Maclaurin's classes at Edinburgh were numerously attended. During the session 1 Nov. to 1 June he spent four or five hours every day in teaching. He became a man of wide influence and many friends; and he used to the fullest extent the opportunities of usefulness opened to him. His skill in experimental physics, in astronomical observations, and in practical mechanics was constantly placed at the service both of public bodies and private individuals. He made the actuarial calculations for an insurance fund established by law for the widows and children of the Scottish clergy and professors in the universities. He extended the medical society of Edinburgh so as to include physics and antiquities, and became secretary of the new society, with Dr. Plummer as his colleague, the Earl of Morton being the first president. He proposed an astronomical observatory for Scotland, improved the maps of Orkney and Shetland, and was a firm believer in the existence of a north-polar passage.

In 1745 it was Maclaurin who organised the defences of Edinburgh against the rebel troops; he was employed night and day in planning the hastily raised fortifications and superintending their erection. His exertions shattered his health; when the rebels obtained possession of Edinburgh he withdrew to England and became the guest of Thomas Herring [q. v.], then archbishop of York. Exposure to severe cold on his return home brought on dropsy of the belly, and he died on 14 June 1746 at the age of forty-eight. Within a few hours of his death he was engaged in dictating to an amanuensis a chapter 'Of the Supreme Author and Governor of the Universe, the true and living God,' which was the last chapter of his 'Account of the Philosophical Discoveries of Sir Isaac Newton.' The argument in favour of a future life contained in the last sentences of this unfinished chapter is now well known (see Martineau, Study of Religion, ii. 372); it proceeded from the lips of a dying man.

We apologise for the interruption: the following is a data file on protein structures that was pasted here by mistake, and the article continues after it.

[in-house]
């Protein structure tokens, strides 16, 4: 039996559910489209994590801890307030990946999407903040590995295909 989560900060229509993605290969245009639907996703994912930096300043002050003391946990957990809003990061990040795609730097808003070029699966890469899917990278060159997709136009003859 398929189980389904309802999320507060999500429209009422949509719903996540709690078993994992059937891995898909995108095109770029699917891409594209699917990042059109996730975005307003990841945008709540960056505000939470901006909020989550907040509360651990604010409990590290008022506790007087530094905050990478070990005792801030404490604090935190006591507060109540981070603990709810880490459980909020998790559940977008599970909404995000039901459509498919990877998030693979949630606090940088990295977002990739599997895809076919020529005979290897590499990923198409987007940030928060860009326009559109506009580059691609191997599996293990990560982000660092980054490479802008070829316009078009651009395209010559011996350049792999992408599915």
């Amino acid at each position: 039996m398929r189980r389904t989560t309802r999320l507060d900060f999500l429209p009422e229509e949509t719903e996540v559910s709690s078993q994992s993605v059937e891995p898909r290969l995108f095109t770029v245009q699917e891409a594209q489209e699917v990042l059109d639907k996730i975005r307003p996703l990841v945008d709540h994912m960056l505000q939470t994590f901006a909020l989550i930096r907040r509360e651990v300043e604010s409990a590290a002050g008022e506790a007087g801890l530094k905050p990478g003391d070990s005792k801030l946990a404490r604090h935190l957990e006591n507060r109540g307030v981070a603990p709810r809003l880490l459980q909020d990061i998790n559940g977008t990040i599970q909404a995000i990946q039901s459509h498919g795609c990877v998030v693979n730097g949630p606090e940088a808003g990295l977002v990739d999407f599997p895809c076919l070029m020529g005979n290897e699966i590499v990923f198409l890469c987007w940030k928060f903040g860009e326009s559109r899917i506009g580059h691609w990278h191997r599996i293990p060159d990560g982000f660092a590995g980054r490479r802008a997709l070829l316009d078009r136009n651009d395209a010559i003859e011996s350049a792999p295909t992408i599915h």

In 1733 he married Anne, daughter of Walter Stewart, solicitor-general for Scotland. Of his seven children two sons, John and Colin, and three daughters survived him. His eldest son, John Maclaurin, afterwards Lord Dreghorn, is separately noticed.

Gifted with a genius for geometrical investigation second only to Newton's, Maclaurin had no need to abandon Newton's methods in favour of any easier; and it was naturally more gratifying to his patriotism to develope the fluxional calculus to its fullest extent than to resort to the differential methods in use on the continent. The result was that Maclaurin, the one mathematician of the first rank trained in Great Britain in the last century, confirmed Newton's exclusive influence over British mathematics; and for three generations it was left to continental mathematicians to develope the modern methods of mathematical analysis.